But it's the keyboard that's the big difference. It slides out with a reassuringly solid thunk to reveal 38 keys, nicely spaced, slightly raised and finished in tactile rubberised plastic. They're on the small side, but easy enough to distinguish under the thumbs.
Wasted space: there are too few alternative key functions
Though it feels good, it could have been a little better. Nine of the letter keys have no alternative functions, which seems like a bit of a waste – we could have had some up/down scrolling buttons on there, or a few more quick-access symbols or useful phrases like www or .com.
I'm not quite sure why we need a prompt to change language every time we start to type, having already set our preference, and though there's an option to automatically correct mistyped words, it didn't seem to work on my sample.
Firing up the screen seems to take an unnecessarily long time – a good three to four seconds from pressing any of the three hard keys, and then you have to press the menu key to unlock the screen. Every time.
The X10 Mini Pro runs on a 600MHz Qualcomm processor which seems to do a much better job of zipping between applications once the phone's up and running so perhaps it's just a trait of the phone. It's an annoying one though.
As someone who has this phone . . .
. . . and has been using it for a couple of weeks, some of the points in the review are a little off.
The time to get the screen on, for me, is a second or two - which, until the review mentioned it, I hadn't even noticed. It's that much of an issue.
The browser zooms by tapping the screen. Granted, the browser that comes with the phone isn't the best, but isn't the point of smartphones to be able to get other tools to do the job ? Mine now has Opera as default and it is much better than the supplied browser.
The keyboard, for me, is an absolute joy to use. I've had a touch screen phone for a couple of years and have never got used to a touch screen keyboard, it's been the bain of my life. The fact that almost all phones were going down the route of touch-screen only was really pissing me off. I was looking at an HTC Droid, but the size was putting me off - I don't need a screen that large on a phone. As many have said, the whole point of Android and it's myriad options, is that manufacturers can make different types of phone for different markets/people - this keyboard will not be to everyones taste, but for anyone like me who's been searching for one, it's ideal.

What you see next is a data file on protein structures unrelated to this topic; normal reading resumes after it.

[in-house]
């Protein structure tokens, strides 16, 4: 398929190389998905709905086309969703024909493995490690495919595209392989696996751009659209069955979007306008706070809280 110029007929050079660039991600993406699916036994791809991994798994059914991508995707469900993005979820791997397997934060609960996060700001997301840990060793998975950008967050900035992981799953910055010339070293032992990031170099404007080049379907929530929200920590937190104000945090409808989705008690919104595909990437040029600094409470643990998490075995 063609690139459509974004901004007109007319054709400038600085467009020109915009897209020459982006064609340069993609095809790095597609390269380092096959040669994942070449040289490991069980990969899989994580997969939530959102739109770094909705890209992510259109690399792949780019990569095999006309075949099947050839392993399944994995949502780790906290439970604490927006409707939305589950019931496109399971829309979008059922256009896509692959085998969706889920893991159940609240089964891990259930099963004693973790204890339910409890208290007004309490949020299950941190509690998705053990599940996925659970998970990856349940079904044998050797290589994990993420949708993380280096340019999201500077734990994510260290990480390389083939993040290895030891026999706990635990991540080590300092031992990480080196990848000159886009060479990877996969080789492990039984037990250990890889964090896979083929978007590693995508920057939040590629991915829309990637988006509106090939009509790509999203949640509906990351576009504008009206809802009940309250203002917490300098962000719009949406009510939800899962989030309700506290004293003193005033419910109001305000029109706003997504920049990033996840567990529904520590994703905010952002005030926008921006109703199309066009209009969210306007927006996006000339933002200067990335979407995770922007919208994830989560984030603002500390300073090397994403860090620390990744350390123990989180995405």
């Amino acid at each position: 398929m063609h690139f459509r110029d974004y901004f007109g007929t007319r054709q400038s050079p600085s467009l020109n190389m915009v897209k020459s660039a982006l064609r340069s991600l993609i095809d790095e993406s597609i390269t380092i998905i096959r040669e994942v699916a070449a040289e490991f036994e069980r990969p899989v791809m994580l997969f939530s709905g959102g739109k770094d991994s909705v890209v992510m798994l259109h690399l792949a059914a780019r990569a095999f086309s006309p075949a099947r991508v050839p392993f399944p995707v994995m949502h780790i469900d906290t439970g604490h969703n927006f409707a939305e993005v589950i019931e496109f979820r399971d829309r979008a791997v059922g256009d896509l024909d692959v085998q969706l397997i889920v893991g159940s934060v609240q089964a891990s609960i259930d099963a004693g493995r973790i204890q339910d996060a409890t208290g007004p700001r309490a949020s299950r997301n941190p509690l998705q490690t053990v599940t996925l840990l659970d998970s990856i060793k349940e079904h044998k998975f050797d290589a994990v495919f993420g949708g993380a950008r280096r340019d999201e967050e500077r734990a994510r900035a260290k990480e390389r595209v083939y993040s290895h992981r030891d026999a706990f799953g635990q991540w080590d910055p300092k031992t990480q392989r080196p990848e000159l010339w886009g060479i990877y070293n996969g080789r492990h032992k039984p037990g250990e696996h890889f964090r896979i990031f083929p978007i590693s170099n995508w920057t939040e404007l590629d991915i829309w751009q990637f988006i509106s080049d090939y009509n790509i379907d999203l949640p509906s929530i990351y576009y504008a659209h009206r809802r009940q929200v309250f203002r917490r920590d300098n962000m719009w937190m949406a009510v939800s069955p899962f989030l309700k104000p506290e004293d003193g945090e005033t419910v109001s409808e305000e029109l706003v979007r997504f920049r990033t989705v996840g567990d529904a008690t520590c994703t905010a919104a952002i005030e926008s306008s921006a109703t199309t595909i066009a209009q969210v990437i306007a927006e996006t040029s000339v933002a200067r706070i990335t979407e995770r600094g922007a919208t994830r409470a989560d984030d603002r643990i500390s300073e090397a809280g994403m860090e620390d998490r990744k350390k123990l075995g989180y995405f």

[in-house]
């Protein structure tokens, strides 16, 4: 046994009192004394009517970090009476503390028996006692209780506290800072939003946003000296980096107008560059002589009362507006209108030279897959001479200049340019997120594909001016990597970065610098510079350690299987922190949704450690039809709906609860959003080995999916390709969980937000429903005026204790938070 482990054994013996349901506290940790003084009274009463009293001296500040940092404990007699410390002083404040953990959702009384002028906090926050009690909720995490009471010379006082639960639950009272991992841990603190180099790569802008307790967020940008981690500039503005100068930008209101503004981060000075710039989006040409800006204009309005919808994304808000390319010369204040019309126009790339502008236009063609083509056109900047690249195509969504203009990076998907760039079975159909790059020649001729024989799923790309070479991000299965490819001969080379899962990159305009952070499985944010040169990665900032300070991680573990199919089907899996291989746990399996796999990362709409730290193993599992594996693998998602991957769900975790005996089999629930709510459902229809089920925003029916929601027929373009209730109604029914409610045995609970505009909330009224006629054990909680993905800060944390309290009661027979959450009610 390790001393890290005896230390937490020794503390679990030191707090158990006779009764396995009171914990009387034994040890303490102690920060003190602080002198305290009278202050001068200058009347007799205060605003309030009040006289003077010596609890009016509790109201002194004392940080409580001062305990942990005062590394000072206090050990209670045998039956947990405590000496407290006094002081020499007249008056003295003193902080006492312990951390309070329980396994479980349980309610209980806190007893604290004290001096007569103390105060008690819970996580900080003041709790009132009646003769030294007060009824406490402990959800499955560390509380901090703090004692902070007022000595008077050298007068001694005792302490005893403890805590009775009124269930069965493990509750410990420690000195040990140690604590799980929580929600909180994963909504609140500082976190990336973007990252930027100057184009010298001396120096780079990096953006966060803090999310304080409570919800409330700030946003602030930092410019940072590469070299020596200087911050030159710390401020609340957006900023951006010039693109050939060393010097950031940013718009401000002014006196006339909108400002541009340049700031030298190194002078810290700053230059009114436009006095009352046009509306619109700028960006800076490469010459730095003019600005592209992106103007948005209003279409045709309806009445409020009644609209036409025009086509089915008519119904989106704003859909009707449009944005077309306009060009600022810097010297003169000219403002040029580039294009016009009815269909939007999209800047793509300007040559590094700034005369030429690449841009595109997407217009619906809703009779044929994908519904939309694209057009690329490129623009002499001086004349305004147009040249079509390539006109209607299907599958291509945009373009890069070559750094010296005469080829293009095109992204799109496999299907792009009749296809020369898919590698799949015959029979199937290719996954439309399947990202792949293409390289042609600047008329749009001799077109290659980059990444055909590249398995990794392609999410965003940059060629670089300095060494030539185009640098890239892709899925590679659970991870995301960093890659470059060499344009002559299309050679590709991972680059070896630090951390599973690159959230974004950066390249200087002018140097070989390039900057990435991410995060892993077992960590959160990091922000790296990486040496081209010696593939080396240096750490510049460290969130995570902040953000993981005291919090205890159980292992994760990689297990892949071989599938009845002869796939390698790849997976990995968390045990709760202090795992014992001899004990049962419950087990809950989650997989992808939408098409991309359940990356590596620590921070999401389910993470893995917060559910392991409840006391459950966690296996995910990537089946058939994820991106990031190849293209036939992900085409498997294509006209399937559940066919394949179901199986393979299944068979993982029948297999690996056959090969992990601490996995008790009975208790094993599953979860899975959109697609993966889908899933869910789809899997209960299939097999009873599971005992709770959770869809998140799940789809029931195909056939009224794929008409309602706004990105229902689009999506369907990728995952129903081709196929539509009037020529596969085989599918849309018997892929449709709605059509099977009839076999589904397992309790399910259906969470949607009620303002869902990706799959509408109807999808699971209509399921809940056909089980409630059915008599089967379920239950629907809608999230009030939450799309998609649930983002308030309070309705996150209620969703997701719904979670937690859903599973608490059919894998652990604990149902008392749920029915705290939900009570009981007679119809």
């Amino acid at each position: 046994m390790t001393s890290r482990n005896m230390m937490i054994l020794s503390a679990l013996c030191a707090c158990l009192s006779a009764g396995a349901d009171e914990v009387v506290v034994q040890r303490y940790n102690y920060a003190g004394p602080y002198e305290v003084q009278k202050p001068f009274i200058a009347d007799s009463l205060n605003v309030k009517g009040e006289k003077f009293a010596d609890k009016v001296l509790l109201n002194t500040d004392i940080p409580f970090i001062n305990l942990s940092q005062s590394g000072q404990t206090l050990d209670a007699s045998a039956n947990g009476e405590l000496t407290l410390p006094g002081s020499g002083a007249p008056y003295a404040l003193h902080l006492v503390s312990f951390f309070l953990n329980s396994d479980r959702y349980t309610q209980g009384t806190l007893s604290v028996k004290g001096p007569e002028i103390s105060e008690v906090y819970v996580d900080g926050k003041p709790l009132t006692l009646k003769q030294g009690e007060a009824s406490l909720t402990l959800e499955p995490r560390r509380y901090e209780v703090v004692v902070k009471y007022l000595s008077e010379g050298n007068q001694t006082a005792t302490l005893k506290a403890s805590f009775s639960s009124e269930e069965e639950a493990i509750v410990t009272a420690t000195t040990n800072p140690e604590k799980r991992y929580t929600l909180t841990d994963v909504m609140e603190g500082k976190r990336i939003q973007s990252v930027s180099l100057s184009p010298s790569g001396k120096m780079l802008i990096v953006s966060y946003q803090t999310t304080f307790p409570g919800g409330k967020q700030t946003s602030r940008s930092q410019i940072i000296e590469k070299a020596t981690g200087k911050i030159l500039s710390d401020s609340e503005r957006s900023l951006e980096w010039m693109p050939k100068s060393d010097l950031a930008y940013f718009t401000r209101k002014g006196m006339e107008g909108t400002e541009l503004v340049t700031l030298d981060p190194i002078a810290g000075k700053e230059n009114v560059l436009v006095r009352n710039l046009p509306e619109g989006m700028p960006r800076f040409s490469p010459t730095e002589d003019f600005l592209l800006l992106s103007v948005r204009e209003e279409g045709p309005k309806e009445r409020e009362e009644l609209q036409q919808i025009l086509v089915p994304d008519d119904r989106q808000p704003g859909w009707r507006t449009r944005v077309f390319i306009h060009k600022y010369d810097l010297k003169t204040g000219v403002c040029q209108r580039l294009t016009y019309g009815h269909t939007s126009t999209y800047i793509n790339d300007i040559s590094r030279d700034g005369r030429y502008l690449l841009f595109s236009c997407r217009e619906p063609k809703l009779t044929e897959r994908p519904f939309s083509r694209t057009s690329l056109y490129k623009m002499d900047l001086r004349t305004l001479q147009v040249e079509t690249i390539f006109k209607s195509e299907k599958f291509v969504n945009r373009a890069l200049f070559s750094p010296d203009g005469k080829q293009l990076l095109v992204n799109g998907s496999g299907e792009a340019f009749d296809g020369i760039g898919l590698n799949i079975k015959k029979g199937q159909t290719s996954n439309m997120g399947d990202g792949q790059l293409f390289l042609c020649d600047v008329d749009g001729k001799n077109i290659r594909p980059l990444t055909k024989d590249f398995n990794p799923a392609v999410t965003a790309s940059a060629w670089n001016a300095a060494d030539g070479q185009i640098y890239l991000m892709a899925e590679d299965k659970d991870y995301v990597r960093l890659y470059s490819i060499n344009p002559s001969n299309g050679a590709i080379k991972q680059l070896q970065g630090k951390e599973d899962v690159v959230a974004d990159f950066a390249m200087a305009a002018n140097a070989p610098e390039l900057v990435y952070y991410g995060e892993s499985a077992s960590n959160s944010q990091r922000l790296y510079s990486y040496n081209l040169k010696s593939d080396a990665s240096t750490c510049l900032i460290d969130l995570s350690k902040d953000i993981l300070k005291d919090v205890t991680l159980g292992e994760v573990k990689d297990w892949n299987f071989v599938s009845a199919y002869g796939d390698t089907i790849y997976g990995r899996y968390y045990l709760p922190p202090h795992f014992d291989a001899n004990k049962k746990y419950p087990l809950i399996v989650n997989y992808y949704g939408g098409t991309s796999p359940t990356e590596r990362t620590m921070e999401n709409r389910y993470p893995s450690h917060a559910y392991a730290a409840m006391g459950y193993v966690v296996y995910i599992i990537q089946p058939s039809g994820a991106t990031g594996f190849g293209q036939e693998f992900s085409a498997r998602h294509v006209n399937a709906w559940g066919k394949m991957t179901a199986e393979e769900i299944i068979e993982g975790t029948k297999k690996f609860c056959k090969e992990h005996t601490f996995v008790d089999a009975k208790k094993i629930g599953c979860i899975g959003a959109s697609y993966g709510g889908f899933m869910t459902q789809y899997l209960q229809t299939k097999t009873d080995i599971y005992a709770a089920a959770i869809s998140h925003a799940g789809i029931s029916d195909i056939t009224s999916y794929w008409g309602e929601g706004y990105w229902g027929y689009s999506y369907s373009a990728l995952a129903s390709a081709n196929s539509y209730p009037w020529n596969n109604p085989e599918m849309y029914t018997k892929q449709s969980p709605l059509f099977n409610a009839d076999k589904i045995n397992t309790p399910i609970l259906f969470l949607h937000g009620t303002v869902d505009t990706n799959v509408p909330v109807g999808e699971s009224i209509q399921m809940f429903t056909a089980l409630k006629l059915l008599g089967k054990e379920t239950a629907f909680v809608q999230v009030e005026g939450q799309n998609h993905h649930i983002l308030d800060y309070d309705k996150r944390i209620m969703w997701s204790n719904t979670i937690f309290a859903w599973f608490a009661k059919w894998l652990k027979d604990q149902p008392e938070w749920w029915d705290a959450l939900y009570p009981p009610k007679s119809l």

The only big problem is the battery life. I use it reasonably heavily, including firing up GPS to track cycling times, speed etc on SportyPal for over an hour each day. The battery will last about 36 hours of my level of usage, when you take care to switch off GPS when not in use and make sure you aren't leaving app's open unnecessarily - it's not good, supposedly the switch to Android 2.1 improves the situation. However, given it's a standard micro-USB connection, I don't find it a huge deal to recharge each night plugged into my PC.
2 quick points
1. I have an HTC touch pro with swype installed as a software keyboard. Swype is NO match for a hardware keyboard if doing serious typing e.g. note taking in educational meetings, need to touch type, accuracy
2. 80% for a phone still running android 1.6 (and a customised version at that) with no mention of a planned upgrade to 2.1/2.2 PLUS all the other misgivings!?
Could do better
The review together with the 80% rating show what a low standard is expected of smartphones. I suspect that an Apple phone with these bugs would get a lower rating. Still, fixing it is a simple matter of software ...